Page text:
Last month we’ve hosted another SUGNL meetup at Colours. This year we had both a developer track and a marketing track, with over 70 visitors in total. It was a very cool gathering of Sitecore enthusiastics, and as I tweeted:
— Rob Habraken (@rhabraken) October 28, 2015
We covered the following topics:
- Azure Active Directory & Sitecore authentication
- Looking for the best WebForms MVC transition for existing projects
- Flexible content management powered by Atomic Design
and had two guest speakers over, both Sitecore MVP, hosting the following sessions:
- Managing your user data with Sitecore xDB
by Ruud van Falier (ParTech IT)
- Agile marketing and the adoption of Sitecore
by Sebastiaan Bode (eFocus)
Azure AD & Sitecore authentication
Early this year we have built a customer portal for one of our clients, which is completely hosted in and targeted on Azure technology. The platform has about 10.000 potential users and we wanted to use a safe and future ready Identity & Access Management, preferably based on Azure Active Directory. Setting up Azure AD and connecting it to the Sitecore Membership Provider turned out to be a little bit of a challenging task, but it runs smoothly in production ever since and we wanted to share our gathered experiences.
However, the fast evolving Cloud technologies brought in some new factors and while preparing for our session and while presenting our case, we came to new insights, combining things we’ve developed and heard from the community. This proves the value of such a User Group and it’s great to be part of that!
I will blog about our AD presentation and the resources we’ve used shortly.
Looking for the best WebForms MVC transition for existing projects
When suggesting this topic to the SUGNL organization, we had a little discussion that this wouldn’t be relevant anymore. Everyone uses MVC nowadays, isn’t it? Well, this is not about using MVC and Sitecore MVC in general, but what about those large websites you’ve developed, with a great and large container of re-usable components, that started development in early Sitecore 6? We do not want to start all over again (at least our clients wouldn’t want to), but still, we want to leverage the potential of MVC while still using those ‘legacy’ components.
But everyone uses MVC
already nowadays, isn’t it?
Surprisingly few SUGNL members encountered the same issue. Most would work on either an old WebForms project, or a new MVC project. We’ve seen some integrations before, but those were mainly targeted at specific modules like the Web Forms for Marketeers that needed converting when MVC was new in the game.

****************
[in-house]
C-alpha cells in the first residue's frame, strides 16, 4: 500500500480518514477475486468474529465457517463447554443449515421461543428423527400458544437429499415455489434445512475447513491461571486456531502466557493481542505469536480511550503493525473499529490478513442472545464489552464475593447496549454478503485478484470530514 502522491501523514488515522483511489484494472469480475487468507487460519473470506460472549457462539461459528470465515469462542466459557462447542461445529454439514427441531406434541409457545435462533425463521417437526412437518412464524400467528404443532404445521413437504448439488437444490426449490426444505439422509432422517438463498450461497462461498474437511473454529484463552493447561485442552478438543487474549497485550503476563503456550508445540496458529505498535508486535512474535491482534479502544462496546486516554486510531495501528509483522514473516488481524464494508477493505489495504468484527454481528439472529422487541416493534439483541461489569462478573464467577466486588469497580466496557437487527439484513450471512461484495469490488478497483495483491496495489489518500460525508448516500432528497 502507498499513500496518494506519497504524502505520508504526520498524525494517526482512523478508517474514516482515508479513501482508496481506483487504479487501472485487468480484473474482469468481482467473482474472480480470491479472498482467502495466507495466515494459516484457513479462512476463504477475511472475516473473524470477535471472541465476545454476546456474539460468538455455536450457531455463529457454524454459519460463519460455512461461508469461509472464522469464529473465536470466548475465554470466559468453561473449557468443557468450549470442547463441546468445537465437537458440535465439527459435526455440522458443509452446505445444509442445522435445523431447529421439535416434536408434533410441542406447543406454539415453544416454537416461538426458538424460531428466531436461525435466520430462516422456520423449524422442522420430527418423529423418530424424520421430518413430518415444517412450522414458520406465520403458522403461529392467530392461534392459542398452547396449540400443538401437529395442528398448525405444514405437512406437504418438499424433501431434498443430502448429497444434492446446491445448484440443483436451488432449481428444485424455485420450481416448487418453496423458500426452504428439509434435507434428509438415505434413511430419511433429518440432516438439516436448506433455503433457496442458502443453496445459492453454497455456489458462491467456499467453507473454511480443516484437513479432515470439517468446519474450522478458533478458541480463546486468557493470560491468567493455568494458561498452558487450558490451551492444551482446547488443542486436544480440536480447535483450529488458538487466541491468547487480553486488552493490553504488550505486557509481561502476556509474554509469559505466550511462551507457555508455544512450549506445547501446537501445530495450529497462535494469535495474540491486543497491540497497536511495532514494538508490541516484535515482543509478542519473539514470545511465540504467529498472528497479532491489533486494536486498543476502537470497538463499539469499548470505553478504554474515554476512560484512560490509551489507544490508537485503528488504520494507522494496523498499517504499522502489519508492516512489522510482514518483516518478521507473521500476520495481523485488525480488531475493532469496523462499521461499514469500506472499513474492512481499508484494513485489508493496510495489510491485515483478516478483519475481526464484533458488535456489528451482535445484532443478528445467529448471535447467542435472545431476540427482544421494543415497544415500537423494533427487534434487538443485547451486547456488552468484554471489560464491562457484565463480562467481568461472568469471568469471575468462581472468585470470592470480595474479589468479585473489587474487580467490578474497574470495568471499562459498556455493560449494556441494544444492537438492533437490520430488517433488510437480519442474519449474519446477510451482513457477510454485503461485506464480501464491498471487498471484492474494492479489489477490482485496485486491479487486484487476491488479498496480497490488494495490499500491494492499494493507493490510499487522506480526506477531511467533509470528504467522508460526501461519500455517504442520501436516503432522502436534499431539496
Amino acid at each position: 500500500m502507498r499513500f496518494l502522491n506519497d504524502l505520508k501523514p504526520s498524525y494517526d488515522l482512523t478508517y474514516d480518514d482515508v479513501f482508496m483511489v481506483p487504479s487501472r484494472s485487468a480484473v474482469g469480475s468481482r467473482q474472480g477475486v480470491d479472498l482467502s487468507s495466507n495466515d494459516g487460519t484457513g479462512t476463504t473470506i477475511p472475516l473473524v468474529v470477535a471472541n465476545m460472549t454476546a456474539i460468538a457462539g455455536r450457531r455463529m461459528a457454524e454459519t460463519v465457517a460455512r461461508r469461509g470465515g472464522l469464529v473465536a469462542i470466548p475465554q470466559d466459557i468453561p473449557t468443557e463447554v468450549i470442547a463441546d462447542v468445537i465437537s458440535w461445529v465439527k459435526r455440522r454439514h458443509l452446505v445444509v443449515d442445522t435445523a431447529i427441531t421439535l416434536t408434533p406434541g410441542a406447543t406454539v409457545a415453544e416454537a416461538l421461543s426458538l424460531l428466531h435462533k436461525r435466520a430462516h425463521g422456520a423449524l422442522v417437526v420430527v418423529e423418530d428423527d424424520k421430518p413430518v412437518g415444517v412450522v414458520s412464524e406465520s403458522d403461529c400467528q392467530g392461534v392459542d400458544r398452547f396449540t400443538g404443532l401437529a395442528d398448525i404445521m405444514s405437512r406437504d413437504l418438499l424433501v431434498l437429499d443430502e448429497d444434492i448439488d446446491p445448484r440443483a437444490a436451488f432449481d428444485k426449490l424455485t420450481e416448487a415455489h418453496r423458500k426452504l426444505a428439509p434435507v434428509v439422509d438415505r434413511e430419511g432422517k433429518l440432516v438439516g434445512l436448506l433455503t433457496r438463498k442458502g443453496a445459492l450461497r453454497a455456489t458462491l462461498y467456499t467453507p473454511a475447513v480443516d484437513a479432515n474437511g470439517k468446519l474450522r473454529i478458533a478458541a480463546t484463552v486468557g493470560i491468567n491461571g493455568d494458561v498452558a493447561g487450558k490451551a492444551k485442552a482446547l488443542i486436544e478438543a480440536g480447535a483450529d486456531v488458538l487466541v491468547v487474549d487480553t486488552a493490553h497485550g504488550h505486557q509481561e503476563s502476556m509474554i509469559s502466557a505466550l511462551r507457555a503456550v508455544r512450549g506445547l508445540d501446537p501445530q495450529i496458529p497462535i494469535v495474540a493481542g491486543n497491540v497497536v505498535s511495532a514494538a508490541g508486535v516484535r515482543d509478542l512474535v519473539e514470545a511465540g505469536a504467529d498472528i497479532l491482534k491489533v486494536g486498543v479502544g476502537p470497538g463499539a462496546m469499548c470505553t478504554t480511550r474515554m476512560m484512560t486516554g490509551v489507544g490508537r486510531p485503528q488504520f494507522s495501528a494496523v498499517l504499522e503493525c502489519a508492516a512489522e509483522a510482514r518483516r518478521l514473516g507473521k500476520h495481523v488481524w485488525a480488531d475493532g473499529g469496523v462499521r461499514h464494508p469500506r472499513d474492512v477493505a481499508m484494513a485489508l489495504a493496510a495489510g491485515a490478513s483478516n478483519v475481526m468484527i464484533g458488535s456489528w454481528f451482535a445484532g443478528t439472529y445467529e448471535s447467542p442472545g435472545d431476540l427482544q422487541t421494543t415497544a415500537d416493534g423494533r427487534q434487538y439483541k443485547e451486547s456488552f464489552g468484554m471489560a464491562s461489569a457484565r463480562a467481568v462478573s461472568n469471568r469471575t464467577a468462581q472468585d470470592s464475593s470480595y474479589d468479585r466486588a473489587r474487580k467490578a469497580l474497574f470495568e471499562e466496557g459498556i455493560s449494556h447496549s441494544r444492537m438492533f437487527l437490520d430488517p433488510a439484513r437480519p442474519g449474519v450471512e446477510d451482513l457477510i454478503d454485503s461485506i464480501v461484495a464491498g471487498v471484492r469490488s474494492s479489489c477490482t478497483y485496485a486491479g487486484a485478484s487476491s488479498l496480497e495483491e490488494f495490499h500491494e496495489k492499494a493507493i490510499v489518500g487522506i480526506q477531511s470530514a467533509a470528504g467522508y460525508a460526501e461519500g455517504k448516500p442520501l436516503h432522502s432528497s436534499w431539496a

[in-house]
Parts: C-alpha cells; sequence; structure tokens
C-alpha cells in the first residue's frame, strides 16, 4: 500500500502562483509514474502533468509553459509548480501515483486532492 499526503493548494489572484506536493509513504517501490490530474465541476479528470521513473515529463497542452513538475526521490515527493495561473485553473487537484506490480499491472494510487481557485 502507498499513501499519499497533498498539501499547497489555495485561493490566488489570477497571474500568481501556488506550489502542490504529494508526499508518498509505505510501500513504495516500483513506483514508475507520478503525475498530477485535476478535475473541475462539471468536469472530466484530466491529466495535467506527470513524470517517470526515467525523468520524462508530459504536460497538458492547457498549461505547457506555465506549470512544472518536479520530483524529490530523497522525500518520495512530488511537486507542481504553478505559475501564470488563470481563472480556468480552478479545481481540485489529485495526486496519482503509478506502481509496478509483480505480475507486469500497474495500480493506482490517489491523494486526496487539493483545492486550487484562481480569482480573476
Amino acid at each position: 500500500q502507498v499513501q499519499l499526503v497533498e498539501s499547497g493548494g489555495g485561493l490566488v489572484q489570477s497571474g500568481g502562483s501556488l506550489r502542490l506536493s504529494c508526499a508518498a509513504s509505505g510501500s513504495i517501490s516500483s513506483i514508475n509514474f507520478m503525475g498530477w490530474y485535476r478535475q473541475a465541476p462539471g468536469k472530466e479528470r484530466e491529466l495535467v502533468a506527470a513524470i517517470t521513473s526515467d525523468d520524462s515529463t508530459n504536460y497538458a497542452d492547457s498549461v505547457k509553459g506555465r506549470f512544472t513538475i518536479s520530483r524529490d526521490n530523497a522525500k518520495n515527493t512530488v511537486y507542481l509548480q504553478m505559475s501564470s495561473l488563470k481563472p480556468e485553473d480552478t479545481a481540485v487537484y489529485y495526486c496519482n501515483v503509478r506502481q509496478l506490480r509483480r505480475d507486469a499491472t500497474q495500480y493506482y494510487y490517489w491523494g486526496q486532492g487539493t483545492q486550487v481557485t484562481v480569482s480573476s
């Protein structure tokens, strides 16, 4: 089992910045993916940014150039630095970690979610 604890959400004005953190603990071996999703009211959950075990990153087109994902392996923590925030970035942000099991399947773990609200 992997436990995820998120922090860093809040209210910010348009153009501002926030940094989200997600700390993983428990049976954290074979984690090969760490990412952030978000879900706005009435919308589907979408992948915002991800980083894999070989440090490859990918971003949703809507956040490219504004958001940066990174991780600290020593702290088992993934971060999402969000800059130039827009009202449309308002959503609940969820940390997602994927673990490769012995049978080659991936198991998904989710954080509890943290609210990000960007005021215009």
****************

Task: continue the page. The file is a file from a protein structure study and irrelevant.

We may not have the definite answer yet, but we took everyone with us on the road to finding the best solution. And I think, or hope, we have sparked some initiatives to not only build using MVC in greenfield situations, but start converting running projects as well.
Flexible content management powered by Atomic Design
At Colours we’re fan of the Atomic Design principle. And we’re not only building up our front-end (or client side) code based on this principle, but we try to extend this philosophy towards our hierarchical component structure in MVC. This influences content management within Sitecore in a great way. It creates more flexibility and enhances the maintainability of the code. Our front-end developers use PatternLab to implement this. If you want to know more about PatternLab or Atomic Design, check http://patternlab.io/.
With great power comes great responsibility
This session was given by Joost, Sitecore developer, and Mark, front-end developer, and showed the flexibility this techniques gives you in the Page Editor of Sitecore (I know, it should say Experience Editor, but the showcase was still a Sitecore 7.2 project). But we’ve also discussed pitfalls and downsides, as this technique requires a higher abstraction level for content editors and leaves more room for error or deviating from the prescribed style guide. With great power comes great responsibility :-). It turned out to be a very interesting discussion for marketers and content editors.
The drinks afterwards were an inspiration for new articles and modules as well, so it’s likely a follow up will appear on my blog shortly. I will share the contents of the sessions as well and I’m looking forward to the next SUGNL meetup already!